Mouth tumors can cause blockages that make chewing and swallowing difficult for dogs. Surgical removal of tumors is frequently required for a dog’s survival, although it isn’t always achievable depending on the nature and location of the tumor.
The good news is that not every tumor will develop into full-blown mouth cancer. Tumors can be classified into two groups: benign and malignant.
Benign tumors are noncancerous growths that, in most cases, can be surgically removed. These growths are usually firmly marked at the margins, with no intrusive growth into bones or other tissues like those observed in malignant tumors. Tumors that are benign rarely spread to other parts of the body.
An epulis is the most common benign tumor found in dogs. These tumor types are often found on the periodontal ligament.
Malignant tumors are cancerous and can spread quickly over the surrounding area. Surgical removal becomes difficult, if not impossible, as a result. Malignancies also tend to “spread” or metastasize by producing cells that travel through the bloodstream and take hold and grow in other parts of the body.
The most common oral cancer types in dogs include:
The most prevalent oral cancer in dogs is malignant melanoma. It is quite intrusive, which makes surgical removal difficult. It also spreads quickly, so by the time a dog lover notices something is amiss, cancer has most likely moved to other sections of the body. Even if the melanoma is limited to the mouth, the tumors can be quite uncomfortable for your dog and restrict them from eating.
Squamous Cell Carcinomas
These tumors can develop quickly, but they usually stay put in one location and do not spread.
These tumors are similar to squamous cell carcinomas in that they don’t usually spread until late in their development.
These tumors can be very aggressive and inflict a lot of damage to the surrounding tissues of the mouth, but they seldom spread.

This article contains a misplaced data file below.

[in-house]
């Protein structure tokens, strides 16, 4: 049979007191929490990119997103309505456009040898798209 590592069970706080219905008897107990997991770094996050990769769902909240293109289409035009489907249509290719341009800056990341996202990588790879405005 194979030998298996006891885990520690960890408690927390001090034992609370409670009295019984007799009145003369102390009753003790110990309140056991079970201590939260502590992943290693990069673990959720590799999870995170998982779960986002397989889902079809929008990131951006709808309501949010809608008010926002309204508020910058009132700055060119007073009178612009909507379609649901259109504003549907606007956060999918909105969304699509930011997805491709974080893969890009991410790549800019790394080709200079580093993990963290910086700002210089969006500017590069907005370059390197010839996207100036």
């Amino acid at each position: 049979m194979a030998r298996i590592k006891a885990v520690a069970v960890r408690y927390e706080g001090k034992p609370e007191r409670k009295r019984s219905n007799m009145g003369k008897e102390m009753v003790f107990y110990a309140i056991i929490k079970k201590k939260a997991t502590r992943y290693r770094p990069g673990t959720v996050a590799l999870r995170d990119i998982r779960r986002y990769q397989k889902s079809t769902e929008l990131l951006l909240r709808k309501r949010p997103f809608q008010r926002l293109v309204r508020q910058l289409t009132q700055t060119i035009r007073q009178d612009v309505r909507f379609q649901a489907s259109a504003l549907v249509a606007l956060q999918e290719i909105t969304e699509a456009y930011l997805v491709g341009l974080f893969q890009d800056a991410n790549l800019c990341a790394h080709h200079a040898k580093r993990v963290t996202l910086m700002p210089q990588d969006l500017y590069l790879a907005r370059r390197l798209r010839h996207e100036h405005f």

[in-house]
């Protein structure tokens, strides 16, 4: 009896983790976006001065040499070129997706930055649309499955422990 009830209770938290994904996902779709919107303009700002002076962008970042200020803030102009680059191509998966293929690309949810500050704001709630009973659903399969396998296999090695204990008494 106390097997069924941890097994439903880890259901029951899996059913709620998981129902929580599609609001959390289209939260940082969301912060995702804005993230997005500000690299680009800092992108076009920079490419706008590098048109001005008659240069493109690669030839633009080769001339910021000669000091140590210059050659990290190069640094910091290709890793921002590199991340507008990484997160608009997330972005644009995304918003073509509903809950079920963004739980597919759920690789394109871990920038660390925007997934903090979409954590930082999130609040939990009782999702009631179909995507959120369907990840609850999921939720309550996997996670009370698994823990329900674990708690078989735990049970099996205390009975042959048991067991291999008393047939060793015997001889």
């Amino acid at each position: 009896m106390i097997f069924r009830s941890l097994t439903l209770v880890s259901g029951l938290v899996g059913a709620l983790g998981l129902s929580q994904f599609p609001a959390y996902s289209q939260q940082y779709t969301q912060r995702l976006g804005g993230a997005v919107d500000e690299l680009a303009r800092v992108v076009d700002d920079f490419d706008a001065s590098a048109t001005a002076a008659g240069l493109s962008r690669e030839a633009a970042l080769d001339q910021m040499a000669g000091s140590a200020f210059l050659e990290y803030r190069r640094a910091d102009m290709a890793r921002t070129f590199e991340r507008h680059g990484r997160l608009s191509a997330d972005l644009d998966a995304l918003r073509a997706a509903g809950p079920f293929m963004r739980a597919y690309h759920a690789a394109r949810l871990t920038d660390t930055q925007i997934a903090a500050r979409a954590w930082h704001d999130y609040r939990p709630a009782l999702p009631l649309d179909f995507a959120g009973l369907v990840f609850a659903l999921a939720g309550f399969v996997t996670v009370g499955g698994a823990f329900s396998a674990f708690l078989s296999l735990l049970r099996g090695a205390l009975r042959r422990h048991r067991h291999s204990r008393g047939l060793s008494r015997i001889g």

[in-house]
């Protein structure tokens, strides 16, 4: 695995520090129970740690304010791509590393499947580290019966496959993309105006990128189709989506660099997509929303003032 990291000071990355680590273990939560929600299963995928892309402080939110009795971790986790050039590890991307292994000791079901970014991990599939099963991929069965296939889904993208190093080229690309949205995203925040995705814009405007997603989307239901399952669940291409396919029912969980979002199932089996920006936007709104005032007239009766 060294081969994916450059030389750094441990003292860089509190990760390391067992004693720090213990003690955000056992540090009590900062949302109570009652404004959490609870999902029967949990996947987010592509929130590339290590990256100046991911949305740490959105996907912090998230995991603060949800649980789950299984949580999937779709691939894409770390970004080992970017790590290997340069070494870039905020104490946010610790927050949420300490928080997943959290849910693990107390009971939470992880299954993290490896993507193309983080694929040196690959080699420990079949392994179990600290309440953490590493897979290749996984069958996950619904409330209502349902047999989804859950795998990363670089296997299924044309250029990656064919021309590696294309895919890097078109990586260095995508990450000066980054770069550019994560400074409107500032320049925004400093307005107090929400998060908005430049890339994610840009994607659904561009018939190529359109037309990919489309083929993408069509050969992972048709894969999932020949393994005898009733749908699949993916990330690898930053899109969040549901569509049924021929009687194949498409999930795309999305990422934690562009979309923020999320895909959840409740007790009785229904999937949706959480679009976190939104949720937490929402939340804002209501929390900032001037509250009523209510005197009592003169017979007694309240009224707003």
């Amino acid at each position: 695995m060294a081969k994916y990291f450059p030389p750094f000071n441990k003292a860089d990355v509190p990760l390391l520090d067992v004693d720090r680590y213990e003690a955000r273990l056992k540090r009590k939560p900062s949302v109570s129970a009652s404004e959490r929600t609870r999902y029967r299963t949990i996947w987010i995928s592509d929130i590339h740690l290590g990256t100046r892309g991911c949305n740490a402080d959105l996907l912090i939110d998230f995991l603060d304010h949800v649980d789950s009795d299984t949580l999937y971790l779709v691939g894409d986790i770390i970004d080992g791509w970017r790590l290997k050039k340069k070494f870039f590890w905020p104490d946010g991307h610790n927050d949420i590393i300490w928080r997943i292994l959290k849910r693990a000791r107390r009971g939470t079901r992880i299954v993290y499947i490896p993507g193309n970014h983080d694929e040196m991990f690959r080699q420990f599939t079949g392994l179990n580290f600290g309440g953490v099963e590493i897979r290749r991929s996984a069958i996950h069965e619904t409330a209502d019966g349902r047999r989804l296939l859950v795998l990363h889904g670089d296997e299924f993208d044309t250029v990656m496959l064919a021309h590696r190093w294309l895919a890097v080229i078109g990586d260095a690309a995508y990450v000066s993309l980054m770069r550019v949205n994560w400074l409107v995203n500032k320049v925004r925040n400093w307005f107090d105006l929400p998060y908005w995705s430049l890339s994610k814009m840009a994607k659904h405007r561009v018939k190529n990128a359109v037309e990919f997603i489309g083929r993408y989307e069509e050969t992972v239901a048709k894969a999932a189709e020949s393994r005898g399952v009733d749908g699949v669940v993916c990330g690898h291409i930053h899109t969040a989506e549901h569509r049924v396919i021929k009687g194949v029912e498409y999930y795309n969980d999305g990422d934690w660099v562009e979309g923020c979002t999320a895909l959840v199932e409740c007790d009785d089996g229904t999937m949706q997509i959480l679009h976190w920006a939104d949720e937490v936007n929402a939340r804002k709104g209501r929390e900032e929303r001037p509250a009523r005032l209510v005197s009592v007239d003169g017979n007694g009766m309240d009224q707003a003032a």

Diagnosis And Traditional Treatment
The key to boosting the success rate in the treatment of all mouth cancers in dogs is early detection. It is sometimes too late to help a dog who is beginning to exhibit signs of illness, so it pays to be vigilant.
Clinical signs of oral cancer in dogs include:
- Abnormal lumps or growths in the mouth
- Bleeding from the mouth
- Abnormal discharge coming from the mouth
- Sores or white lesions in the mouth
- Difficulty chewing
- Difficulty swallowing
- Lack of appetite
- Weight loss
- Pain and tenderness
- Excessive drooling
- Bad breath
Your veterinarian will do a biopsy of the tumor as well as additional tests such as blood work, X-rays, CT scans, or ultrasounds in order to make a diagnosis. The cost of a biopsy will vary depending on whether your veterinarian can do a small needle aspiration without surgery or whether surgery is required to access the tumor and acquire a sample.
In western medicine, the most effective mouth cancer treatments for dogs include:
- Surgical removal of the tumor or growth
- Freezing the tumor (cryosurgery)
The Melanoma Vaccine
ONCEPT® Melanoma is a Merial-developed vaccine that helps prolong the lives of dogs with stage II or stage III oral cancer. ONCEPT is given to dogs diagnosed with oral cancer to boost their body’s immunity to cancer cells, unlike a vaccine that prevents the disease from arising. According to Merial’s studies, the vaccine can extend a dog’s life by one to two years if the dog also receives surgery or radiation treatment. ONCEPT is only available through a veterinary oncologist, and the cost will vary according to your veterinarian’s fee schedule, but you can expect to pay around $2,800.
Early Detection is Critical
The news that your dog has cancer can be devastating, but regular exams of your dog’s mouth will help you and your veterinarian detect any anomalies as soon as humanly feasible. While you should do routine checks yourself, visits to the veterinarian for their checkups can help in early detection as well.
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